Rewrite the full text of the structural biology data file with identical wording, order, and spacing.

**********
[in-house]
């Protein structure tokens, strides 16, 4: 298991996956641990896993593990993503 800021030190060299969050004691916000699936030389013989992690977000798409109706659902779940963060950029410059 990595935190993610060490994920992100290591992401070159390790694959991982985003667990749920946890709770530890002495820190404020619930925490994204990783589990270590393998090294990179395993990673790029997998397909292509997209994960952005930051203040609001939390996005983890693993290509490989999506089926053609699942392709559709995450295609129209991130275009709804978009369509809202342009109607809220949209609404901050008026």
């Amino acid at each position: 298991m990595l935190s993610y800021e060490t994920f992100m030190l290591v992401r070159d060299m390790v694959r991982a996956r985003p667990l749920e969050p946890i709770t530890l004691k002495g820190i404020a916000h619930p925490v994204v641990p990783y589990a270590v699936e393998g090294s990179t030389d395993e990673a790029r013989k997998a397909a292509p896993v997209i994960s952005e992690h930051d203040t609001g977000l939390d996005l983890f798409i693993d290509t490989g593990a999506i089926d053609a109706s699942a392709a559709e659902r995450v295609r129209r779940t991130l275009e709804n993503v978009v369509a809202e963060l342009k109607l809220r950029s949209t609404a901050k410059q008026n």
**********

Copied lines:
[in-house]
């Protein structure tokens, strides 16, 4: 298991996956641990896993593990993503 800021030190060299969050004691916000699936030389013989992690977000798409109706659902779940963060950029410059 990595935190993610060490994920992100290591992401070159390790694959991982985003667990749920946890709770530890002495820190404020619930925490994204990783589990270590393998090294990179395993990673790029997998397909292509997209994960952005930051203040609001939390996005983890693993290509490989999506089926053609699942392709559709995450295609129209991130275009709804978009369509809202342009109607809220949209609404901050008026």
């Amino acid at each position: 298991m990595l935190s993610y800021e060490t994920f992100m030190l290591v992401r070159d060299m390790v694959r991982a996956r985003p667990l749920e969050p946890i709770t530890l004691k002495g820190i404020a916000h619930p925490v994204v641990p990783y589990a270590v699936e393998g090294s990179t030389d395993e990673a790029r013989k997998a397909a292509p896993v997209i994960s952005e992690h930051d203040t609001g977000l939390d996005l983890f798409i693993d290509t490989g593990a999506i089926d053609a109706s699942a392709a559709e659902r995450v295609r129209r779940t991130l275009e709804n993503v978009v369509a809202e963060l342009k109607l809220r950029s949209t609404a901050k410059q008026n």